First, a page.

Misbehavior detection: Trustworthy V2X communications

Connected mobility, with its focus on the best possible functional and road safety, is possible only through vehicle-to-everything (V2X) communications – when vehicles and infrastructure communicate with one another. V2X constantly provides connected vehicles with a vast amount of information for making decisions, automated or not, that are appropriate for the traffic. The cybersecurity of V2X communications is of central importance, as effective V2X data exchange relies on the information being accurate, trustworthy, and safeguarded against misuse.

PKI systems for Europe and North America

Figure 1: The credential management system provides the infrastructure for secured V2X communications.

To ensure data security and privacy, V2X communications require a public key infrastructure (PKI) – the Security Credential Management System (SCMS) for North America (NA) and the Cooperative Intelligent Transportation System Credential Management System (CCMS) for Europe (EU). These PKI systems issue pseudonymous credentials that allow communicating vehicles and roadside equipment to trust only authorized senders. SCMS and CCMS have long been deployed in numerous V2X pilot projects and are set to provide the security framework for future national V2X infrastructures and beyond. (Figure 1)

However, one critical aspect still needs to be included in the consideration and design of credentials in the future: misbehavior detection. Misbehavior occurs when invalid messages are sent to cause harm or gain an advantage on the road, or due to a misconfiguration or malfunction. Ideally, a vehicle that is guilty of such anomalous or abusive behavior by transmitting false data (e.g. incorrect vehicle location or speed, pretending to be multiple vehicles to manipulate traffic light timing, misinformation about other entities) will be actively removed from the V2X network until the cause of its misbehavior is identified and corrected.

Misbehavior detection: Detecting misuse and anomalies

At present, the V2X sector lacks a complete catalog of behaviors that can be classified as suspicious or as misbehavior. However, there are clues that can help identify a potentially offending V2X device:

  • Use of expired or incorrect credentials (e.g. incorrect permission, geofence)
  • Sending messages with false signatures, invalid or valid forged data (e.g. time, location, version number)
  • Sending messages with fake and unauthorized information (e.g. to gain precedence)

In these cases, a V2X system consistently uses or transmits information that does not hold up against standard validation or is inconsistent with the receiver’s sensor readings. Misbehavior detection is comparatively easy here, as it can be detected and reported based on a single observation. In addition, data from multiple observers can be pooled to verify misuse or malfunction.

Misbehavior authority: Analyzing and correlating messages

Even if there is as yet no standard procedure by which a misbehavior authority (MA) in the backend can reliably determine whether a set of reports constitutes misbehavior, it can still apply several different instruments to do this. For example, the MA can correlate reports from multiple senders in the same geographic area to determine if the reports are likely to belong to the same vehicle. It also can search for distinctive features in reported messages that may be related, simply by looking for consistent anomalies it can trace back to a common source.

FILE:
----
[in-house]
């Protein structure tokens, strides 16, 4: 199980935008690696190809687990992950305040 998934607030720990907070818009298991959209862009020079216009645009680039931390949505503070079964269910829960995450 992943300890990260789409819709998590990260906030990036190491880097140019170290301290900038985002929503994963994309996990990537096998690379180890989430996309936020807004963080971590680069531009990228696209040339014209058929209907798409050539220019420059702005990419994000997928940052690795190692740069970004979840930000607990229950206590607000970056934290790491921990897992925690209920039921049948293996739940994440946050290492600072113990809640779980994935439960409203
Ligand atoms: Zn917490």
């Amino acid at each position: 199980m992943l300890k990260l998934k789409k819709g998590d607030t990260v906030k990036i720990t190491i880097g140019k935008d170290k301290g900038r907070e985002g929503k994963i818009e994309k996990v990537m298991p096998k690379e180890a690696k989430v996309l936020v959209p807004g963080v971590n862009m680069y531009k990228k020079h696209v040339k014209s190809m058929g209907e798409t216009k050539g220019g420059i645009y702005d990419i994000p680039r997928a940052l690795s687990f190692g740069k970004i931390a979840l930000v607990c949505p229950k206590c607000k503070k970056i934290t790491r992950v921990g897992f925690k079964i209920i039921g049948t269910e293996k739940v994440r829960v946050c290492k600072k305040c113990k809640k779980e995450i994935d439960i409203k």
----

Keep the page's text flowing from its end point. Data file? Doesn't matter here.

Once the MA has compiled misbehavior reports into groups likely to belong to the same vehicle, it contacts the appropriate PKI components to validate its findings. This way, the MA can then further refine its queries or decide whether there is actually a misuse or malfunction

Figure 2: In a misbehavior authority (MA), detected anomalies converge, allowing them to be traced back to the common source and thus verified as actual misbehavior before being added to the revocation list.

Blocking and revocation process

Once misbehavior is detected and confirmed, the blocking and revocation process begins. Blocking declares the vehicle’s registration certificate invalid – as a result, authentication with the registration authority (RA) for requesting and downloading pseudonymous certificates is no longer possible. At the instruction of the MA, PKI components exchange information that links the registration certificate with the erroneous pseudonyms, thus blocking the affected system. In the North American PKI system, the certificate is also placed on the revocation list with corresponding information linking it to the other pseudonyms of the affected system. The vehicle’s onboard unit is subsequently no longer offered any services, preventing requests for new pseudonyms and the download of any previously requested pseudonyms. In short, the vehicle on the blocklist can no longer communicate with the PKI components.

However, blocking cannot prevent a vehicle from using pseudonyms that it has already downloaded. To inform other road users in the V2X network that certain pseudonyms have been revoked, therefore, the linkage information associated with the blocked vehicle must be added to the revocation list.

Secure V2X ecosystem

Within the context of future closely knit V2X communications and their PKI, new use cases will emerge for which current definitions of misbehavior may not apply. A well-designed system should facilitate the safe deployment and integration of new technologies, not constrain them. Furthermore, many V2X applications go beyond the simple sharing of data and enable road users to proactively request changes in behavior from other road users and infrastructure (e.g. emergency vehicle signal pre-emption). These are the reasons why having a coherent concept for misbehavior detection and its implementation will be important.

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